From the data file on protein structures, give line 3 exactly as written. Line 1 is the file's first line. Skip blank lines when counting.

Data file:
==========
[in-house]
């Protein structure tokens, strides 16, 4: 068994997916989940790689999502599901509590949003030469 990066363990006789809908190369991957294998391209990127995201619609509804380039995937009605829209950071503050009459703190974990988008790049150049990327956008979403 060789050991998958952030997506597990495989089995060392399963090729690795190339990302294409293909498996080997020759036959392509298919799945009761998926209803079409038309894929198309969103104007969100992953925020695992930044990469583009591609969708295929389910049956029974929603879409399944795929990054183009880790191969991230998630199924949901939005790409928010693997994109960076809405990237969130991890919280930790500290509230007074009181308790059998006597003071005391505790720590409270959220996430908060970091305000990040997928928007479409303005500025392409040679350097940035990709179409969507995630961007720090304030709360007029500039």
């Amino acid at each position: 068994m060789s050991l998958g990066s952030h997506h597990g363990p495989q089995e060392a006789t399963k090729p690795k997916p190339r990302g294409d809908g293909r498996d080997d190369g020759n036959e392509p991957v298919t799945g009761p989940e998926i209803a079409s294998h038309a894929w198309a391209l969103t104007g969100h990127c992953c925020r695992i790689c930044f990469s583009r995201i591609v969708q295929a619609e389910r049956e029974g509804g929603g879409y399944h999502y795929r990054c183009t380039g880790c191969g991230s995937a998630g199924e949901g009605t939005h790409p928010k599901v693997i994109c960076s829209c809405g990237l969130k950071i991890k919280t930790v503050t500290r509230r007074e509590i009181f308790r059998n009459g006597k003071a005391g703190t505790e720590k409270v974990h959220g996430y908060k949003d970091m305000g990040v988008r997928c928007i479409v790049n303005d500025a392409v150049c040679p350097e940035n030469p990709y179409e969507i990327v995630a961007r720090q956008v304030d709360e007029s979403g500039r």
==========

């Amino acid at each position: 068994m060789s050991l998958g990066s952030h997506h597990g363990p495989q089995e060392a006789t399963k090729p690795k997916p190339r990302g294409d809908g293909r498996d080997d190369g020759n036959e392509p991957v298919t799945g009761p989940e998926i209803a079409s294998h038309a894929w198309a391209l969103t104007g969100h990127c992953c925020r695992i790689c930044f990469s583009r995201i591609v969708q295929a619609e389910r049956e029974g509804g929603g879409y399944h999502y795929r990054c183009t380039g880790c191969g991230s995937a998630g199924e949901g009605t939005h790409p928010k599901v693997i994109c960076s829209c809405g990237l969130k950071i991890k919280t930790v503050t500290r509230r007074e509590i009181f308790r059998n009459g006597k003071a005391g703190t505790e720590k409270v974990h959220g996430y908060k949003d970091m305000g990040v988008r997928c928007i479409v790049n303005d500025a392409v150049c040679p350097e940035n030469p990709y179409e969507i990327v995630a961007r720090q956008v304030d709360e007029s979403g500039r």